Epidemiology and Outcome of Fungemia in a Cancer Cohort of the Infectious Diseases Group (IDG) of the European Organization for Research and Treatment of Cancer (EORTC 65031)
SourceClinical Infectious Diseases, 61, 3, (2015), pp. 324-331
Article / Letter to editor
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Clinical Infectious Diseases
SubjectRadboudumc 5: Inflammatory diseases RIMLS: Radboud Institute for Molecular Life Sciences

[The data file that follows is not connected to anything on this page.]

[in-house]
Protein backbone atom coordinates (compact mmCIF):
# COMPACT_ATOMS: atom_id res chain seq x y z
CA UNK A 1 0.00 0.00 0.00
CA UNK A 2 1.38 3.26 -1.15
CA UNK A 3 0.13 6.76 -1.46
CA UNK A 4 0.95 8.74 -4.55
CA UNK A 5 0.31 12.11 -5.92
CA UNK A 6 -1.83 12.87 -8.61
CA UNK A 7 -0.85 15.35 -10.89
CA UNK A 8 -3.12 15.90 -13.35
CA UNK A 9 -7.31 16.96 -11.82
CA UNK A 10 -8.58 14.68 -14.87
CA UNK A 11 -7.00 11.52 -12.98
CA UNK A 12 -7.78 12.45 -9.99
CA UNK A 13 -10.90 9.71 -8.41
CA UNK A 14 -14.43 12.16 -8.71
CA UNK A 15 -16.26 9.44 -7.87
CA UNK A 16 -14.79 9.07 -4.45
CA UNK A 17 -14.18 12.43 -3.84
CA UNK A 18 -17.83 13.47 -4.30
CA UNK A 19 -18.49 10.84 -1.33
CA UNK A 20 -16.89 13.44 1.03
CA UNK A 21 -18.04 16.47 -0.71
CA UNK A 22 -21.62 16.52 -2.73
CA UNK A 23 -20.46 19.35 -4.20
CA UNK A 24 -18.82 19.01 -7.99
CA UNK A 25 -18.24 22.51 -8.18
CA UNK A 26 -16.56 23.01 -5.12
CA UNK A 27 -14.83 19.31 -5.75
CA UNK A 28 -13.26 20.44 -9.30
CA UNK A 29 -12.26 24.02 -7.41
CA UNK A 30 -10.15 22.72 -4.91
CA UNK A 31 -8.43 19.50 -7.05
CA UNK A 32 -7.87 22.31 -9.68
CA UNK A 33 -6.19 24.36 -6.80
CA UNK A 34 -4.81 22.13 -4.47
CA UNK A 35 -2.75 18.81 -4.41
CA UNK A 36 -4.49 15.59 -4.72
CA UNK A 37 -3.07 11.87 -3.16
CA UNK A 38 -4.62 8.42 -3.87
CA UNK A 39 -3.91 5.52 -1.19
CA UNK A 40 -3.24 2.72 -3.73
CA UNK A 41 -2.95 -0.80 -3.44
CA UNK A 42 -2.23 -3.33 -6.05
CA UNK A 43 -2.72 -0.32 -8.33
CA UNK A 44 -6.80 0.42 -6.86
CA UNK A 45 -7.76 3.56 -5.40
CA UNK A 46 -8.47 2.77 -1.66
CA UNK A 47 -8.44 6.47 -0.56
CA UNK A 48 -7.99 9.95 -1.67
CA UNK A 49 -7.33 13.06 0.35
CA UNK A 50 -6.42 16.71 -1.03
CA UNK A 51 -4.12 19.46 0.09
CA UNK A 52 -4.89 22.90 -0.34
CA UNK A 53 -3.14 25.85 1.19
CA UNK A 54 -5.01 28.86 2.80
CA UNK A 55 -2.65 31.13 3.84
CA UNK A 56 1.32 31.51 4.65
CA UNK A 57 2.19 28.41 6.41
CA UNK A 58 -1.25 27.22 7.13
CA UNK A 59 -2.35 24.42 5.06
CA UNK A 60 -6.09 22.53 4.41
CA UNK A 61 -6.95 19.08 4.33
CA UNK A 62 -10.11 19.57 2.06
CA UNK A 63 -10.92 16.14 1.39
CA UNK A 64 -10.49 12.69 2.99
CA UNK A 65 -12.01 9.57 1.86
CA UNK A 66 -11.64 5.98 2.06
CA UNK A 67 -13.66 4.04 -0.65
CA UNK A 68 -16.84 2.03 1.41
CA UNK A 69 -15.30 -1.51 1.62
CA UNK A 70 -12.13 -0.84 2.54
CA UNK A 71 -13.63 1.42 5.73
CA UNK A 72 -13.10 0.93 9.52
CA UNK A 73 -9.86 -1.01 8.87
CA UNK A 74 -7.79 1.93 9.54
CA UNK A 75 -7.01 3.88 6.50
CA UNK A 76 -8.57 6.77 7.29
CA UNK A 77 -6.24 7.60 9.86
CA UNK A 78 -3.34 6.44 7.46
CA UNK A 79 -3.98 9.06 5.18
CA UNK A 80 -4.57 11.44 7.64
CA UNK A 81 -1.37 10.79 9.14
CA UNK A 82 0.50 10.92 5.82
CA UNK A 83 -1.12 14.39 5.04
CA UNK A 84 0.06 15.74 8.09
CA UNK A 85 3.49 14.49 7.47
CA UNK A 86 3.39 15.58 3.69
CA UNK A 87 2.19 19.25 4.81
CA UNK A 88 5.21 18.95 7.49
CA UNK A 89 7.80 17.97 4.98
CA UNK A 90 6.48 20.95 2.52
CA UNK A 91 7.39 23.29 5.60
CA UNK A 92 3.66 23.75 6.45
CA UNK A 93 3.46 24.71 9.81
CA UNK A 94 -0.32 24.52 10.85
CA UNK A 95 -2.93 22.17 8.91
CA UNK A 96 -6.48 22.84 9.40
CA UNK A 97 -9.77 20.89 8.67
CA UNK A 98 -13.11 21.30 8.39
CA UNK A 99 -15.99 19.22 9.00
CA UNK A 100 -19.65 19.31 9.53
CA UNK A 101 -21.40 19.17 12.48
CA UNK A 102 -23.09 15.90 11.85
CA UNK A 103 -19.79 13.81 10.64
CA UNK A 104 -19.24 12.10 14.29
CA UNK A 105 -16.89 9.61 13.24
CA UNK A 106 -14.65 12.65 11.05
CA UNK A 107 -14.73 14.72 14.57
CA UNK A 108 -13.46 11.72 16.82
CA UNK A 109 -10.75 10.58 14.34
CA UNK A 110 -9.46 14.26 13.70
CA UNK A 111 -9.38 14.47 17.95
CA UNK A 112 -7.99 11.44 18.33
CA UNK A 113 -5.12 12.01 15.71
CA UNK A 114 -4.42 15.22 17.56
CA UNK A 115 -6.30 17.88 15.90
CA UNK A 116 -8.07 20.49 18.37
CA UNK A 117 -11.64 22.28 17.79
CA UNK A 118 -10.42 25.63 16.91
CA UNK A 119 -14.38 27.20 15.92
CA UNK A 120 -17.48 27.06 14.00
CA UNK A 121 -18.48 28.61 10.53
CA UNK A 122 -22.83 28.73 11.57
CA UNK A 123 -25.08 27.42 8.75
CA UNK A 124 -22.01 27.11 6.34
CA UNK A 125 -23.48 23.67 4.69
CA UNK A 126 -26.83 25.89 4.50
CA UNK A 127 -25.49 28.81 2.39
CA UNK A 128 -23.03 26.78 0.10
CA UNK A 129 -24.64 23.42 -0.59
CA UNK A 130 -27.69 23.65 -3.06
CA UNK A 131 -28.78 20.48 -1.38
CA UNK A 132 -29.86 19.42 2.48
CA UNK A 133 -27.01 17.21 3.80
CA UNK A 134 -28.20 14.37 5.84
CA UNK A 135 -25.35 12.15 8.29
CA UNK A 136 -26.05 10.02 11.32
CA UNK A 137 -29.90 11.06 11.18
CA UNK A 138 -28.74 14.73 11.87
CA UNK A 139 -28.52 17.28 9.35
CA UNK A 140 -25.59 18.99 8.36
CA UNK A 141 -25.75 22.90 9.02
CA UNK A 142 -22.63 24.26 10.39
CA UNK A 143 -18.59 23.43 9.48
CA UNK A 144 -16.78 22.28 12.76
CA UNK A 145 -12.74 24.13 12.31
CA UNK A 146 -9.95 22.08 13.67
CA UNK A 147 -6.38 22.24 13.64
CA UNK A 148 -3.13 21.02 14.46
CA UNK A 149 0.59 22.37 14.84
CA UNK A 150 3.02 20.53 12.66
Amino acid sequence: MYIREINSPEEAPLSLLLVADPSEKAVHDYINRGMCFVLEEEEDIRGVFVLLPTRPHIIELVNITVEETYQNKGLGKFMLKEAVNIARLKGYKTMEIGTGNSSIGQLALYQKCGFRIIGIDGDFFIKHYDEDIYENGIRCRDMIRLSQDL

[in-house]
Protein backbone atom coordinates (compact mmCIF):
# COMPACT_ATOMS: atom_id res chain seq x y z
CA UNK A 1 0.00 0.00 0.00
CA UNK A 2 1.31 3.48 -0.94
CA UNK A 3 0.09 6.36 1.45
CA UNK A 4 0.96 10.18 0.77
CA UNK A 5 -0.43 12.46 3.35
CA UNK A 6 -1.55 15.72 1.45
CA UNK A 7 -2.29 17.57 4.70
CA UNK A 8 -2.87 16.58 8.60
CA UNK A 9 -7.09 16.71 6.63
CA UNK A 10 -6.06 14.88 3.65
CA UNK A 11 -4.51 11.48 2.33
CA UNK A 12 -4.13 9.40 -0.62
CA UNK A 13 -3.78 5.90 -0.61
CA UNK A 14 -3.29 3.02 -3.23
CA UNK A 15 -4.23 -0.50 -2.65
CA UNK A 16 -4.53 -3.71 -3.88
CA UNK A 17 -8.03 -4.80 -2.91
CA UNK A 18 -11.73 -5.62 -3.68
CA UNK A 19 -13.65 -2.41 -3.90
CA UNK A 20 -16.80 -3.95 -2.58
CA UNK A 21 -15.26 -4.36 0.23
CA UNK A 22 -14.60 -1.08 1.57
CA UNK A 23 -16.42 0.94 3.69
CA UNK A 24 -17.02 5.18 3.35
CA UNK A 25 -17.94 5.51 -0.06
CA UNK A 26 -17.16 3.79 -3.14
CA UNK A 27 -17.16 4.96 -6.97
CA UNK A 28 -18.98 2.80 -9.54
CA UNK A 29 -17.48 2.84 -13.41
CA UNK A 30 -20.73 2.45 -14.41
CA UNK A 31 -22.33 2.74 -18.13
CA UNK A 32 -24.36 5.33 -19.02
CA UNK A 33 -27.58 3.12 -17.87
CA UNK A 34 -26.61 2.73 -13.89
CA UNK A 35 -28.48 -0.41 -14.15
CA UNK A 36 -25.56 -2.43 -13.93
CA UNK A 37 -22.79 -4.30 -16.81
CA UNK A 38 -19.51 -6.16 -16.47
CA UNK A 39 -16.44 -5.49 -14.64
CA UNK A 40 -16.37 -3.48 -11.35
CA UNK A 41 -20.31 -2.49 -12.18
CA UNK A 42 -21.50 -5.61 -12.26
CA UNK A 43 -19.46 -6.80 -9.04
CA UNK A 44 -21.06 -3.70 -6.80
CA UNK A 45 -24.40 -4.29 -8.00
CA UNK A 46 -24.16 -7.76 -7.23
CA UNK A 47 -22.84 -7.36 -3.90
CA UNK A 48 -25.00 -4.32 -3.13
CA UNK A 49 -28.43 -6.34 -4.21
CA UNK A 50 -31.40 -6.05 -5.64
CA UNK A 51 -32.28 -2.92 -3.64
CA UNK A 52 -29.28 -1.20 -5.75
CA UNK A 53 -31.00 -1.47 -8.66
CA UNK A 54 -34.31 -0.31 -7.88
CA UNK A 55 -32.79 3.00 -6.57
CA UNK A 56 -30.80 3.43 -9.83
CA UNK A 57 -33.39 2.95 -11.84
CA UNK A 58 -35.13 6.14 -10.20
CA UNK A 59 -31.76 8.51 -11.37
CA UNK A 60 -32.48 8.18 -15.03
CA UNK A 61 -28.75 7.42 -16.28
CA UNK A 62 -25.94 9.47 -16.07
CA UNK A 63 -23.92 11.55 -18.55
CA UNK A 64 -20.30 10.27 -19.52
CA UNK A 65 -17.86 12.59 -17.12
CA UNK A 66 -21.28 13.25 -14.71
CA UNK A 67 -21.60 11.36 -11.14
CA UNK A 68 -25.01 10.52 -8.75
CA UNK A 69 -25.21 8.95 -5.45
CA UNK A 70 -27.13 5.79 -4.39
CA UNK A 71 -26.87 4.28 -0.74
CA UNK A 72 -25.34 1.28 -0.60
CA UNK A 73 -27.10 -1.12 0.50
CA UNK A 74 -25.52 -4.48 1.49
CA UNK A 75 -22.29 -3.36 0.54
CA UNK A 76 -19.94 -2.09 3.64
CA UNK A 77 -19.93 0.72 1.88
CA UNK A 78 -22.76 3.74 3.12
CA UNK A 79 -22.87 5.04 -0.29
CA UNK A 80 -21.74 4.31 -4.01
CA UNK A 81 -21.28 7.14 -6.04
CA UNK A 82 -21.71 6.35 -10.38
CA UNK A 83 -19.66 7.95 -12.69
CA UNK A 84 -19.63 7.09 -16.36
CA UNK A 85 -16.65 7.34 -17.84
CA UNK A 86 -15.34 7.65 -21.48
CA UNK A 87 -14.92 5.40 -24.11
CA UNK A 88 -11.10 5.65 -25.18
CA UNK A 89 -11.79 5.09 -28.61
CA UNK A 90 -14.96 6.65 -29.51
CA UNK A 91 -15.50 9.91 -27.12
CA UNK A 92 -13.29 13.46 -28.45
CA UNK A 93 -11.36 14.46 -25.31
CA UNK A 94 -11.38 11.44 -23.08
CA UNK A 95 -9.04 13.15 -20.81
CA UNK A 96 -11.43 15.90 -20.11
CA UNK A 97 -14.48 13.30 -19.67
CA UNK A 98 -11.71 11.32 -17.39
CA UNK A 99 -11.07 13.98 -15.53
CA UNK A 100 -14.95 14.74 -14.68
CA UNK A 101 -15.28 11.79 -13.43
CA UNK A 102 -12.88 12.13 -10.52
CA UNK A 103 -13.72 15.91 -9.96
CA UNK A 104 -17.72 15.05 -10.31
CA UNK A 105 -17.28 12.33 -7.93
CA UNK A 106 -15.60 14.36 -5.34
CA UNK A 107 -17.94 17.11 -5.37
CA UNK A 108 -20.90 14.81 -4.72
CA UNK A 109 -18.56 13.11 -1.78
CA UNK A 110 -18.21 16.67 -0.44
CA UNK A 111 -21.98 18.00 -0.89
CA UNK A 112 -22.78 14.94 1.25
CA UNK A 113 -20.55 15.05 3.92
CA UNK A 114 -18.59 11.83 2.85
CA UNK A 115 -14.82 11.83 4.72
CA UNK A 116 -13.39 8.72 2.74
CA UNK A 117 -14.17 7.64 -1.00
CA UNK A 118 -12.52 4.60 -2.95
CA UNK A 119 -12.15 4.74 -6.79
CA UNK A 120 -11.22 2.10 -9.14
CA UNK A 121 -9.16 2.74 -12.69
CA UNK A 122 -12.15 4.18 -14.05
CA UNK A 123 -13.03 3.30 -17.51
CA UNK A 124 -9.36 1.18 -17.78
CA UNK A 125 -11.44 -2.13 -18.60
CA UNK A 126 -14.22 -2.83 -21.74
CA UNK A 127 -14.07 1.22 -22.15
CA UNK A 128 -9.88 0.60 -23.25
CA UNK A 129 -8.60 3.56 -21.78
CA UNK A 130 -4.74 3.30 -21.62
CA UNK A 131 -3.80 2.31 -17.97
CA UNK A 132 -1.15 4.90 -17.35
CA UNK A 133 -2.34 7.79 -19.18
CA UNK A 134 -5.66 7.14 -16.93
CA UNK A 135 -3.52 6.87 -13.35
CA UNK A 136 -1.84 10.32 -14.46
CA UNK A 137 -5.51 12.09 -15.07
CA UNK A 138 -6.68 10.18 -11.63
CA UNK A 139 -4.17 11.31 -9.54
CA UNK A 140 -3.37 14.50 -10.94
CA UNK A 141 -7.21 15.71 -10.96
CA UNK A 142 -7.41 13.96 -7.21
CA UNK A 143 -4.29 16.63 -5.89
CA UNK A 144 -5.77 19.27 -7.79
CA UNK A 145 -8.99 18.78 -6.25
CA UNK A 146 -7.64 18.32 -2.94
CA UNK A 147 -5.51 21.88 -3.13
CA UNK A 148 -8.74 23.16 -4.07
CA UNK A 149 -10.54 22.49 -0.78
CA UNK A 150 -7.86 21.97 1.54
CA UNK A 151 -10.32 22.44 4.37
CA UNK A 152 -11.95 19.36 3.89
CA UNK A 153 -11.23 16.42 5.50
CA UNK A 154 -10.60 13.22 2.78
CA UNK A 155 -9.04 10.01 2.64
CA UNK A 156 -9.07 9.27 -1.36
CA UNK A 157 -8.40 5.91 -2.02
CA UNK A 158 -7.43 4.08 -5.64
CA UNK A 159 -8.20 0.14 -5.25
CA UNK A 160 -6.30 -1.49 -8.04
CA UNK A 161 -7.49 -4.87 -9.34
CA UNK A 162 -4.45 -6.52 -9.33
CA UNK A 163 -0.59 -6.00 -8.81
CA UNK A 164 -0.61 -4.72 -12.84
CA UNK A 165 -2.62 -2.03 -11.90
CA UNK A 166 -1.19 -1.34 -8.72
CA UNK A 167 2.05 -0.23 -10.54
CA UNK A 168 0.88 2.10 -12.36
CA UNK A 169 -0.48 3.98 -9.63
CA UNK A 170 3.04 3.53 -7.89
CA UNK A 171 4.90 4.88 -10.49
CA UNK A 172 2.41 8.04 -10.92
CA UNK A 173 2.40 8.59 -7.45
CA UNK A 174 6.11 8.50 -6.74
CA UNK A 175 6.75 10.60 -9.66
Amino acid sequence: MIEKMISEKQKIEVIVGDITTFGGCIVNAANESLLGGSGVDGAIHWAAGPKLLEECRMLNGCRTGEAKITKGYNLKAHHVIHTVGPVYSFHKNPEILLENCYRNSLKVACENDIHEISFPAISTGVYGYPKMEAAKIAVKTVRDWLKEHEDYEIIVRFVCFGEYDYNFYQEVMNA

BACKGROUND: Anti-cancer treatment and the cancer population have evolved since the last European Organisation for Research and Treatment of Cancer (EORTC) fungemia survey, and there are few recent large epidemiological studies. METHODS: This was a prospective cohort study including 145 030 admissions of patients with cancer from 13 EORTC centers. Incidence, clinical characteristics, and outcome of fungemia were analyzed. RESULTS: Fungemia occurred in 333 (0.23%; 95% confidence interval [CI], .21-.26) patients, ranging from 0.15% in patients with solid tumors to 1.55% in hematopoietic stem cell transplantation recipients. In 297 evaluable patients age ranged from 17 to 88 years (median 56 years), 144 (48%) patients were female, 165 (56%) had solid tumors, and 140 (47%) had hematological malignancies. Fungemia including polymicrobial infection was due to: Candida spp. in 267 (90%), C. albicans in 128 (48%), and other Candida spp. in 145 (54%) patients. Favorable overall response was achieved in 113 (46.5%) patients by week 2. After 4 weeks, the survival rate was 64% (95% CI, 59%-70%) and was not significantly different between Candida spp. Multivariable logistic regression identified baseline septic shock (odds ratio [OR] 3.04, 95% CI, 1.22-7.58) and tachypnoea as poor prognostic factors (OR 2.95, 95% CI, 1.66-5.24), while antifungal prophylaxis prior to fungemia (OR 0.20, 95% CI, .06-.62) and remission of underlying cancer (OR, 0.18; 95% CI, .06-.50) were protective. CONCLUSIONS: Fungemia, mostly due to Candida spp., was rare in cancer patients from EORTC centers but was associated with substantial mortality. Antifungal prophylaxis and remission of cancer predicted better survival.
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